Cherry eye in dogs can appear very alarming, as a red, angry looking lump develops in the corner of your dog’s eye – many say that this looks a bit like a cherry. The condition usually requires surgery, but the good news is that it’s usually very treatable and with speedy veterinary help, your four-legged friend will be on the road to recovery in no time.
Keep reading to find out what cherry eye is and the treatment options available.
What is cherry eye in dogs?
Dogs have a third eyelid – also known as the nictitating membrane – which is located inside the lower eyelid. The function of this third eyelid is to slide across the front of the eye when needed, providing an extra layer of protection. The third eyelid also contains a tear gland, and cherry eye occurs when this gland ‘pops out’ or prolapses. The prolapsed gland can appear red and swollen. Sometimes, it pops in and out of its own accord, meaning that you may only notice the cherry eye periodically. However, even if the signs are intermittent, it’s still important to get your dog checked out by your vet.
What causes cherry eye?
It is not fully understood why some dogs are more likely than others to develop cherry eye. However, as VCA Hospitals explain, it is thought that the fibrous tissue that attaches the gland of the third eyelid to the lower inner rim of the eye is relatively weak in some breeds. The breeds that most commonly develop cherry eye include:
Cherry eye is most likely to occur in dogs aged between six months and two years old. However, it can happen to any dog of any breed, at any life stage.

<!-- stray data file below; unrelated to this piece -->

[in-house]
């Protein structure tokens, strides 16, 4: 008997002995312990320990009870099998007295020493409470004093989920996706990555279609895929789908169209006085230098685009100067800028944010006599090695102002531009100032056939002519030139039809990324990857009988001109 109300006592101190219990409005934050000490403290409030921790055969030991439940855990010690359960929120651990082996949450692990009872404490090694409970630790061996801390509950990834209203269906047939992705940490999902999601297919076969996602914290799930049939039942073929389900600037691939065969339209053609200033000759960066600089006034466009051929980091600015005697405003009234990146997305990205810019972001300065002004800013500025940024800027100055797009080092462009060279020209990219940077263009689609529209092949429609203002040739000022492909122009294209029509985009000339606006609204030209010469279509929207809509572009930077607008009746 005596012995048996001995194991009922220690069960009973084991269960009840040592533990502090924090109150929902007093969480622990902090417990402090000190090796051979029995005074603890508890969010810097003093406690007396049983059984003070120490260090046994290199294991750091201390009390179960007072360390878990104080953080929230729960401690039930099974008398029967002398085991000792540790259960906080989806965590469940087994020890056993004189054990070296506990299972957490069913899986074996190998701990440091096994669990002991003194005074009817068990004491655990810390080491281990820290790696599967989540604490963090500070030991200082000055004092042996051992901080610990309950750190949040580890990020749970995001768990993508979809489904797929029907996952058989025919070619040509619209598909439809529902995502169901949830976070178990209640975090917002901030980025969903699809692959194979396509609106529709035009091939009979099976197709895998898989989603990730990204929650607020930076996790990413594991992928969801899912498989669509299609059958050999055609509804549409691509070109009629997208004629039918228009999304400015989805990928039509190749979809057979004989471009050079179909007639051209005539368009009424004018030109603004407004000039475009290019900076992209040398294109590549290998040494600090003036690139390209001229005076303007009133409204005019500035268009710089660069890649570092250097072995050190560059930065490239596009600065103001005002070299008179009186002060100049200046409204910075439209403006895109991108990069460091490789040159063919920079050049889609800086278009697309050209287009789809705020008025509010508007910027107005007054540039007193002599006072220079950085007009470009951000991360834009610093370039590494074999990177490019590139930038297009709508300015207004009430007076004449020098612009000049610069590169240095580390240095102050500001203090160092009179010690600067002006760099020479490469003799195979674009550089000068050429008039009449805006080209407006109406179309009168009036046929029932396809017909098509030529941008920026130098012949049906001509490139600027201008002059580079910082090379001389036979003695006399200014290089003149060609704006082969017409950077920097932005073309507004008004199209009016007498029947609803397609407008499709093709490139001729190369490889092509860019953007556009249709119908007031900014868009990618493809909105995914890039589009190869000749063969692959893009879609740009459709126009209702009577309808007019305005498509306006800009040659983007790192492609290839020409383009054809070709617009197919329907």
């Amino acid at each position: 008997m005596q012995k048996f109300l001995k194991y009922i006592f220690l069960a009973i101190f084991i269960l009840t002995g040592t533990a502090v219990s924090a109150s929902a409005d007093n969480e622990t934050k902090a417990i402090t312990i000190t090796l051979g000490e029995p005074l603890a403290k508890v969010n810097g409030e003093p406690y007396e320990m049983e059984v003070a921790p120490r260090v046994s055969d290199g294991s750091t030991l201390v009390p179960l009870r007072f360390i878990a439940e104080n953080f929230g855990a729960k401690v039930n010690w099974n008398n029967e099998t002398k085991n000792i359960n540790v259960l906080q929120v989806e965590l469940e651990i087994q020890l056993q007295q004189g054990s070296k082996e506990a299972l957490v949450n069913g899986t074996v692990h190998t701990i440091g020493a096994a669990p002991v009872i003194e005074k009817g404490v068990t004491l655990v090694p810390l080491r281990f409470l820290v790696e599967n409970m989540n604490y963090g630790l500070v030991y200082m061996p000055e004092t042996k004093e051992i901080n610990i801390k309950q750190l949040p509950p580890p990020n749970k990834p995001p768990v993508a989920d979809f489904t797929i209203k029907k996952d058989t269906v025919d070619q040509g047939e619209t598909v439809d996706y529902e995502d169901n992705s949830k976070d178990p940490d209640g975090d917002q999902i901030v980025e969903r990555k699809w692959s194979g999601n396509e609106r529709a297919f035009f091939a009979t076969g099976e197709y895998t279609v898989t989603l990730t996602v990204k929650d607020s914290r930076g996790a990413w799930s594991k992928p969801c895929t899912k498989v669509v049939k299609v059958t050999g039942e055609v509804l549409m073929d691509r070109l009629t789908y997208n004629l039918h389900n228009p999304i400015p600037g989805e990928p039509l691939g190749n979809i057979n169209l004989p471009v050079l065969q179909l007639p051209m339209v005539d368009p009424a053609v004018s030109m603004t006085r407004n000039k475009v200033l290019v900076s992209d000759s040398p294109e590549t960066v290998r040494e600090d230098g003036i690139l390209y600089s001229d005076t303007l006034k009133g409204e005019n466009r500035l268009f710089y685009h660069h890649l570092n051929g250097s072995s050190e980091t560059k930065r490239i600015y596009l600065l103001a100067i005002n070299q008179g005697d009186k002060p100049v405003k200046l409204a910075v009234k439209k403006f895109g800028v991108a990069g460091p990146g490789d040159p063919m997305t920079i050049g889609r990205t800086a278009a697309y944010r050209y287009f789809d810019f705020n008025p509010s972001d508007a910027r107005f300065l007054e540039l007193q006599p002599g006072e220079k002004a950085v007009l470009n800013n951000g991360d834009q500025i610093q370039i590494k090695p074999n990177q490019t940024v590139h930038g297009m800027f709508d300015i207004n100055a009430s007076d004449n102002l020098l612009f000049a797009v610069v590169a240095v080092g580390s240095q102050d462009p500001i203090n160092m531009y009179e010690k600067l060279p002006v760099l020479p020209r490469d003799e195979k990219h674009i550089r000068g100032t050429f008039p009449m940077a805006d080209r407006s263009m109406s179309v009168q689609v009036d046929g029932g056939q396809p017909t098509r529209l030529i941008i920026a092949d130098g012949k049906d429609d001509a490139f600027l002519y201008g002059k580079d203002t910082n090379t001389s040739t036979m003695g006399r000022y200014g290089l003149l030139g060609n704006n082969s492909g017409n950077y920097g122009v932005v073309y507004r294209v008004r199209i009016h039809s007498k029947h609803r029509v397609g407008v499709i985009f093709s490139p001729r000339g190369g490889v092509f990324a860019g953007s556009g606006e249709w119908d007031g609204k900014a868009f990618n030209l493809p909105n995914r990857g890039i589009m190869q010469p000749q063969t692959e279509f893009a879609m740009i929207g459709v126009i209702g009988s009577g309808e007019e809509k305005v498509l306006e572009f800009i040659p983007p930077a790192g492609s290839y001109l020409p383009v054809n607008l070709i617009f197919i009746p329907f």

Symptoms of cherry eye
Luckily the symptoms of cherry eye in dogs are quite easy to spot – be on the lookout for the following signs:
The main thing you should look for with cherry eye is the red swollen lump – if you notice this, take your dog to the vet as soon as possible for treatment.
Diagnosing cherry eye in dogs
Cherry eye is very easy to diagnose, and in most cases vets can confirm whether the condition is present just by visually examining your dog’s eye. It’s likely your vet will also carry out a few other tests to determine the overall health of the eye too.
Treating cherry eye
Cherry eye in dogs will almost always need to be treated surgically. Historically, cherry eye surgery just involved the veterinary surgeon removing the gland, but vets don’t tend to use this technique any more. This is because we now know that the gland is very important for tear production, so removing it often leads to dry eye.
These days, the most common procedure is to sew the gland back into a pocket inside the third eyelid. With cherry eye surgery, recurrence is a small but significant risk, and so a repeat procedure may sometimes be necessary. Also, if your dog has cherry eye in one eye, there’s a chance they may develop the condition in the other eye and so may require surgery on the second eye too.
Sometimes, your dog may be prescribed eye drops to use before and after surgery. These may include lubricating drops if the eye is particularly dry, antibiotic drops to prevent bacterial infections and anti-inflammatory eye drops. Eye drops won’t always be given, but if they are it’s very important you carry out the full course and follow your vet’s instructions.
Preventing cherry eye in dogs
Once your dog has had their surgery, you’ll need to follow your vet’s advice about postoperative care in order to reduce the risk of the cherry eye popping out again. This may include making sure your dog wears a cone/lampshade collar to prevent any scratching or rubbing at the eye, avoiding strenuous exercise, and using a harness instead of their collar in order to avoid putting too much pressure on the neck.
Unfortunately, there’s nothing that can be done to prevent cherry eye occurring in the first place, but in order to reduce the risk, it’s a good idea not to breed puppies from a dog who has had the condition.
That’s our guide to cherry eye in dogs! Remember, if your dog shows any signs of the condition, take them to the vet as soon as possible as speedy treatment can increase the likelihood of success.
Want to find out more about the symptoms of illness you should be on the lookout for with your dog? Read our article on why dogs have dry noses next.